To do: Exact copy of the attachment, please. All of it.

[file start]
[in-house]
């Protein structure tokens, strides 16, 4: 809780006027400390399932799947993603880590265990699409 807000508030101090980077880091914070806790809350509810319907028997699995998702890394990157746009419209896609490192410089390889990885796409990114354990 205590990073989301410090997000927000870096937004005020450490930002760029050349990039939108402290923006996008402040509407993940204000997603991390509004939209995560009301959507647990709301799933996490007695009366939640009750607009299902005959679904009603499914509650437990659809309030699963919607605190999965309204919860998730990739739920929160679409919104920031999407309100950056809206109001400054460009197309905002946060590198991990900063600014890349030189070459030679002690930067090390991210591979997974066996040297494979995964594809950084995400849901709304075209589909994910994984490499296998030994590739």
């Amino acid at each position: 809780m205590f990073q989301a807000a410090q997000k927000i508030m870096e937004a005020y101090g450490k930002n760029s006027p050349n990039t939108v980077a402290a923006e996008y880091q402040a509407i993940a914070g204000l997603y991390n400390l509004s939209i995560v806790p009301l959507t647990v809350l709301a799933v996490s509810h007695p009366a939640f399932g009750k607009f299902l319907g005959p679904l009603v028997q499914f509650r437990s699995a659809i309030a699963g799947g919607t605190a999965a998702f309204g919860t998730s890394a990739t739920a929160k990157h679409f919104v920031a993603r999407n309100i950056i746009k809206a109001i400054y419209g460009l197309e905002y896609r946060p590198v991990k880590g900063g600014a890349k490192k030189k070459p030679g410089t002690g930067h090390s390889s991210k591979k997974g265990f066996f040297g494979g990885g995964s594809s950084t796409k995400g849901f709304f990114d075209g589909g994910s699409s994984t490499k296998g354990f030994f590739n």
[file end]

[in-house]
């Protein structure tokens, strides 16, 4: 809780006027400390399932799947993603880590265990699409 807000508030101090980077880091914070806790809350509810319907028997699995998702890394990157746009419209896609490192410089390889990885796409990114354990 205590990073989301410090997000927000870096937004005020450490930002760029050349990039939108402290923006996008402040509407993940204000997603991390509004939209995560009301959507647990709301799933996490007695009366939640009750607009299902005959679904009603499914509650437990659809309030699963919607605190999965309204919860998730990739739920929160679409919104920031999407309100950056809206109001400054460009197309905002946060590198991990900063600014890349030189070459030679002690930067090390991210591979997974066996040297494979995964594809950084995400849901709304075209589909994910994984490499296998030994590739």
């Amino acid at each position: 809780m205590f990073q989301a807000a410090q997000k927000i508030m870096e937004a005020y101090g450490k930002n760029s006027p050349n990039t939108v980077a402290a923006e996008y880091q402040a509407i993940a914070g204000l997603y991390n400390l509004s939209i995560v806790p009301l959507t647990v809350l709301a799933v996490s509810h007695p009366a939640f399932g009750k607009f299902l319907g005959p679904l009603v028997q499914f509650r437990s699995a659809i309030a699963g799947g919607t605190a999965a998702f309204g919860t998730s890394a990739t739920a929160k990157h679409f919104v920031a993603r999407n309100i950056i746009k809206a109001i400054y419209g460009l197309e905002y896609r946060p590198v991990k880590g900063g600014a890349k490192k030189k070459p030679g410089t002690g930067h090390s390889s991210k591979k997974g265990f066996f040297g494979g990885g995964s594809s950084t796409k995400g849901f709304f990114d075209g589909g994910s699409s994984t490499k296998g354990f030994f590739n």